CORRECTED-A gentler Romney tweaks his stance on immigration ahead of debate
(Corrects size of poll lead to five points from four in paragraph 9)
* Romney will not overturn Obama immigration order
* Courting Hispanic voters in swing state
* First debate on Wednesday
By Sam Youngman
DENVER, Oct 2 (Reuters) - U.S. Republican Mitt Romney softened his position on immigration, the latest effort to present a gentler side to voters as he takes on President Barack Obama in a high-stakes debate.
Trailing in many polls, Romney is widely seen as needing to score a win at the televised debate in Denver on Wednesday night when the two men will square off over domestic issues like the economy, immigration and healthcare.
The former Massachusetts governor is struggling to score points with independent voters on immigration after suggesting in the Republican primaries that some 12 million undocumented workers should "self-deport" out of the United States.
In a new stance, Romney told The Denver Post in an interview that appeared in Tuesday's newspaper that he would not overturn an order by Obama in June that allows hundreds of thousands of illegal immigrants brought to the United States as children to stay in the country.
"The people who have received the special visa that the president has put in place, which is a two-year visa, should expect that the visa would continue to be valid. I'm not going to take something that they've purchased," Romney said.
Romney had previously not said whether he would reverse Obama's order, instead promising to put in place an immigration reform of his own that would make that kind of action unnecessary.
His softer stance on immigration looked aimed at courting the Hispanic vote which will likely be key in Colorado -- a swing state -- in the Nov. 6 election. Nationally, Obama leads Romney among Hispanic voters by as much as 40 percentage points.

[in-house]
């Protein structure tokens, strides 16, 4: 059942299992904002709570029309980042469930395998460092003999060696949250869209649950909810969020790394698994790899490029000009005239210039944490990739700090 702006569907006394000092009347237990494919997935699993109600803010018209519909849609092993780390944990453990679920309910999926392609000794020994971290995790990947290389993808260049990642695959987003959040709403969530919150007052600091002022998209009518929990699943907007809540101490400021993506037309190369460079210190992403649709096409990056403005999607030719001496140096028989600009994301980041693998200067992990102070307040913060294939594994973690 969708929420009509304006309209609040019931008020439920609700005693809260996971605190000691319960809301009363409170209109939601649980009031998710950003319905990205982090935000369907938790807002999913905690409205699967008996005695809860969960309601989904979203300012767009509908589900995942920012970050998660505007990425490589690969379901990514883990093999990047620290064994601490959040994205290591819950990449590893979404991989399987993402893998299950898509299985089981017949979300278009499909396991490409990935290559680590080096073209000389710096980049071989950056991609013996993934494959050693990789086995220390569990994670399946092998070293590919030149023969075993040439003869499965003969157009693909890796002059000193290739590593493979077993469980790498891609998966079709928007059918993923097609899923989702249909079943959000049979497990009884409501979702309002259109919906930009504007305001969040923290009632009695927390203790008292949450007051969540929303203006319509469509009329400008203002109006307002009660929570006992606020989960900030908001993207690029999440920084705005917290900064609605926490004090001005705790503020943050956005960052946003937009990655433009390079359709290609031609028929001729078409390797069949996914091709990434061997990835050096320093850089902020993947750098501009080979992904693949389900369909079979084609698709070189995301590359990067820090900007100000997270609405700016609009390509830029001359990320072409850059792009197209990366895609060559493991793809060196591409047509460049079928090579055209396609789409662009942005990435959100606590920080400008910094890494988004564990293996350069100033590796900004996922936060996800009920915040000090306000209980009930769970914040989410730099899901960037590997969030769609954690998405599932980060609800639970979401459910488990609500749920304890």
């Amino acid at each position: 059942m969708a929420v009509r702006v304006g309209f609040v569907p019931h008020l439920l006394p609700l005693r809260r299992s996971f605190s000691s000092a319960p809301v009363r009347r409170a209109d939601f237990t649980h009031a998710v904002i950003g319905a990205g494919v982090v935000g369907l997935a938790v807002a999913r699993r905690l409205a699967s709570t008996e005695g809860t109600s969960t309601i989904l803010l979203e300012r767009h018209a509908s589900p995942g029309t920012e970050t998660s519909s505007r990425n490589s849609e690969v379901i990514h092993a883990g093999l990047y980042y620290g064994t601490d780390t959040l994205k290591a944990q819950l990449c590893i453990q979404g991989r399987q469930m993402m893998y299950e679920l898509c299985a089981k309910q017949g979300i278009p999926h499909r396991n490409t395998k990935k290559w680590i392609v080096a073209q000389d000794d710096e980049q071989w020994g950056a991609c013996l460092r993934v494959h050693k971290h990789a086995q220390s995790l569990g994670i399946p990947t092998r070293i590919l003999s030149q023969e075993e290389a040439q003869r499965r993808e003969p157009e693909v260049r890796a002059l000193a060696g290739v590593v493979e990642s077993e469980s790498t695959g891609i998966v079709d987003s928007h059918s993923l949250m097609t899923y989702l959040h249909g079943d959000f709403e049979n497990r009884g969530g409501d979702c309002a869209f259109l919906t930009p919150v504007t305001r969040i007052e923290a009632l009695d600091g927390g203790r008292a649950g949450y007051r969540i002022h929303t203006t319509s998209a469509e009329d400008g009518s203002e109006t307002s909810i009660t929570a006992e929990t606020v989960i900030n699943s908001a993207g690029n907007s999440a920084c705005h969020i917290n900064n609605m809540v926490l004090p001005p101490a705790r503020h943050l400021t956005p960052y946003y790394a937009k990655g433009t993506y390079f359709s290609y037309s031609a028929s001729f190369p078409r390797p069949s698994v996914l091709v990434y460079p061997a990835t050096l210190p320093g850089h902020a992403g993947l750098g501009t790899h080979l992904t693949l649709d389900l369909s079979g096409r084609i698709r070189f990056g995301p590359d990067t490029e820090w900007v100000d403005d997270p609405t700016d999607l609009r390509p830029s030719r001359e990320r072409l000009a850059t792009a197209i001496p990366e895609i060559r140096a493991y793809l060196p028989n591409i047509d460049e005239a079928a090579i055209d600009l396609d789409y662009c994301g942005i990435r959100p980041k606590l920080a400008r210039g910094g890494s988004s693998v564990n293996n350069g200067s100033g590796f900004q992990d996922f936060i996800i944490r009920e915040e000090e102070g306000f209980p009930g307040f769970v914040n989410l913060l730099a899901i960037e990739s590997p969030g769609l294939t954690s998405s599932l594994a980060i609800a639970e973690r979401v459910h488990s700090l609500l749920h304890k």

It is part of a bid by Romney's campaign to present a more empathetic face to voters after the former businessman was seen on a secretly recorded video deriding almost half of the electorate as dependent on federal aid.
A Reuters/Ipsos poll on Tuesday showed Obama's lead over the Republican at five points, or 46-41 percent. Obama was ahead by seven points last week and five points on Monday in the online survey.
Last week, Romney told voters in battleground state Ohio that his "heart aches" for the jobless and he has been bolder in defending his 2006 healthcare reform in Massachusetts as evidence that he cares for ordinary people.
He and Obama will hold the first of three debates on Wednesday night with the Democrat appearing to have the momentum in the campaign despite high unemployment and criticism of his Middle East policy after last month's killing of the U.S. ambassador to Libya.
"The Romney campaign still seems to be trying to find a Plan B for going after the incumbent," said Dante Scala, a political science professor at the University of New Hampshire.
Obama's campaign accused the Republican of confusing voters about whether he supports allowing the children of illegal immigrants to stay in the United States.
"There are a lot of questions that were raised about that interview. Again, it's not showing a huge amount of courage to give a confusing answer on an issue that's been around for more than 100 days," spokeswoman Jen Psaki said in Nevada.
Romney's comments may risk alienating conservative voters who applauded his earlier stand against illegal immigration.
"Problem is, the real conservative base will reel him back in. Talk radio will be on him by (Tuesday) afternoon," said Larry Berman, a professor of political science at Georgia State University.
Despite Romney's new course on immigration, vice presidential running mate Paul Ryan has taken a harder tone. The Wisconsin congressman has vowed that Romney would overturn the kind of White House order that Obama used in offering work permits to the children of illegal immigrants.
"Here's the great thing about a Mitt Romney presidency. For an executive order that came from the last president, the new president can undo it," Ryan told voters in Lima, Ohio on Sept. 24. "We're planning that," he said to applause.
Speaking in Iowa on Tuesday, Ryan was quizzed by a voter about a Fox News interview last weekend when he said he could not quickly explain to the interviewer which tax loopholes he and Romney would scrap to allow them to cut tax rates.
"Why aren't you more specific? I heard you, was it Sunday when you were on Fox? And you didn't answer his question about what are your plans," the woman asked.
Ryan said: "When you get into a math conversation, it can take a little while" and added, "There is plenty of fiscal room to keep these important preferences for middle class taxpayers, you know like charitable donations or buying a home or healthcare." (Additional reporting by Samuel P. Jacobs in Washington and Jeff Mason in Nevada; Editing by Alistair Bell and Cynthia Osterman)
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